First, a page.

The Danger of Accountability

We need someone in our lives to get in our face and tell us what’s what. In Christian circles we call this the accountability partner. Rebuke is healthy. But what they don’t tell you is that this can get out of control real fast.

Every biblical friendship that steered right was steered by godliness: Naomi and Ruth, Moses and Aaron, David and Jonathan, the Twelve and Jesus. Every friendship gone wrong was grounded in carelessness: Job and his buddies, Samson and Delilah, Adam and Eve. If only Adam had tackled Eve to the floor as she was going for the apple, action-movie-style, and avoided all the sinful mess.

But accountability gets dangerous. The danger is in gaining a certain power in calling out a person’s sin. When you are given the responsibility to constructively criticize your friend’s sin, it’s easy to start looking for little things like that’s your job. The filter can get so tight that it becomes more about preference than promoting growth. Like all spiritual disciplines, it can be abused.

Many years ago I had an accountability partner that went down the path of critical power-madness. He saw more and more negative in me until I could hardly do anything without some remark over the sinful implications of my actions. And I went the other way: I was less and less willing to call him out on anything because I wanted to play nice. It would only look like I was fighting back.

I neglected his spiritual growth because I was so reluctant to get into a back-and-forth tango over what amounted to legalistic minutiae. Much self-doubt and fear lingered in everything I did: I was paranoid that I’d be called out for the smallest infraction. The friendship fell apart and deep hurt was marked by deep judgments that never quite disappeared.

There was a time when I spoke out against accountability partners every time the subject surfaced. I didn’t want anyone to experience the same hurt I had. I even tried to purport that there was no biblical precedence for an accountability partner. Rebuke was just a last resort, I said. Admonishment was only for the mature, I claimed. Truth was to be spoken in love only if it sounded loving, I said.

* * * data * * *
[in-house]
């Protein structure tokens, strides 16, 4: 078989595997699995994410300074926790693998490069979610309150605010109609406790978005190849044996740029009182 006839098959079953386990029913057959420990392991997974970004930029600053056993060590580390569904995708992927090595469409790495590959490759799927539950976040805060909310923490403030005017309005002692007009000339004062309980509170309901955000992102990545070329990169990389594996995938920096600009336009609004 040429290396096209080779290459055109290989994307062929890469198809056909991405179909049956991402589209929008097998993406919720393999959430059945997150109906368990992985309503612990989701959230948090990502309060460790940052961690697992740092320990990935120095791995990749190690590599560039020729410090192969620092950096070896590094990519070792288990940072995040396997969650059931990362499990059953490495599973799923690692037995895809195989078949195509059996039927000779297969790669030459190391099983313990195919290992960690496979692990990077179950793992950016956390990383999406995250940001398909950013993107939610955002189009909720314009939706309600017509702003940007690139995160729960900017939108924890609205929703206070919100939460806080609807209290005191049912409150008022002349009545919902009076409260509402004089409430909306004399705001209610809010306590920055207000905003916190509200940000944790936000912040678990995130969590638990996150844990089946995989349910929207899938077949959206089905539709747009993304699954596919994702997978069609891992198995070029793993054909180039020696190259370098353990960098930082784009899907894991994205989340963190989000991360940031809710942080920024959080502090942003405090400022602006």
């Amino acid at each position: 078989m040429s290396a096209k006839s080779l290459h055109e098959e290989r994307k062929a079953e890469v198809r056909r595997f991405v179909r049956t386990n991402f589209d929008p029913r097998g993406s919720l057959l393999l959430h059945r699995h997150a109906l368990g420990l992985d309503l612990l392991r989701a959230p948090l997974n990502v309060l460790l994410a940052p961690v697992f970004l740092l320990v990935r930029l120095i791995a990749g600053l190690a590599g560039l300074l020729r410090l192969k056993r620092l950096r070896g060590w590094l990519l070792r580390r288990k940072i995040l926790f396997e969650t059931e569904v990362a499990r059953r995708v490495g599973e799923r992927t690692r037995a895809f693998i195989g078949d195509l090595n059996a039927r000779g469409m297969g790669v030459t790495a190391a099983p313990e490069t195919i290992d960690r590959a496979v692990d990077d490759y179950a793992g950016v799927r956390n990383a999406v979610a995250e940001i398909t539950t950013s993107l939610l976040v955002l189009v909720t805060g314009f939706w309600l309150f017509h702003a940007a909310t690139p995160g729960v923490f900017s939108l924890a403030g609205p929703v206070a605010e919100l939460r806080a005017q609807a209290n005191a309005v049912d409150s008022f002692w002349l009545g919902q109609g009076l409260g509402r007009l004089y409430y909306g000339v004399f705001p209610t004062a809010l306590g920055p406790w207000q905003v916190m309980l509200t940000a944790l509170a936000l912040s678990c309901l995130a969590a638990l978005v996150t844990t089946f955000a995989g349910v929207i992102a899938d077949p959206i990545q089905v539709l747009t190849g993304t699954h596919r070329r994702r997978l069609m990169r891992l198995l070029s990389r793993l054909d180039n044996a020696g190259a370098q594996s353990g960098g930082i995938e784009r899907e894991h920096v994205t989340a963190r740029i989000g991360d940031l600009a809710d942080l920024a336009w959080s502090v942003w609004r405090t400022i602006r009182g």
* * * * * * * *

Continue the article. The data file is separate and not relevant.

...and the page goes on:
Though I am still wary of accountability partners, I feel accountability is a non-negotiable must. I’m just not sure we should even have a term like “accountability partners,” as if that’s all Christian friends are to do. It’s not like we have sing-together-on-Sunday-partners or must-pray-together-in-the-back-room partners because that’s encompassed by the entire relationship through Christ. It’s part of a much larger dynamic of serving, confessing, encouraging, teaching, and yes, rebuking and correcting.

To specifically label a partnership for the sole purpose of straightening them out is a danger on its own. We tend to emphasize that part of it without grounding it in grace. Yet we also often emphasize “grace” over honest rebuke, letting each other off the hook, and that in the long run is even more destructive.

There are warning signs of crossing the threshold. If you’re called out on some trivial concern — the color of your jeans, the one button on the top that’s unbuttoned, your tone of voice in reply — or you’re called out way too frequently, that’s a sure sign of getting power-drunk. That’s rightful cause for revoking the rebuking privilege for at least a little while. And if there is no rebuke nor a whiff of care in either direction, time to man up and stare truth down the barrel. No one likes the deep end but you can’t learn to swim in the shallow.

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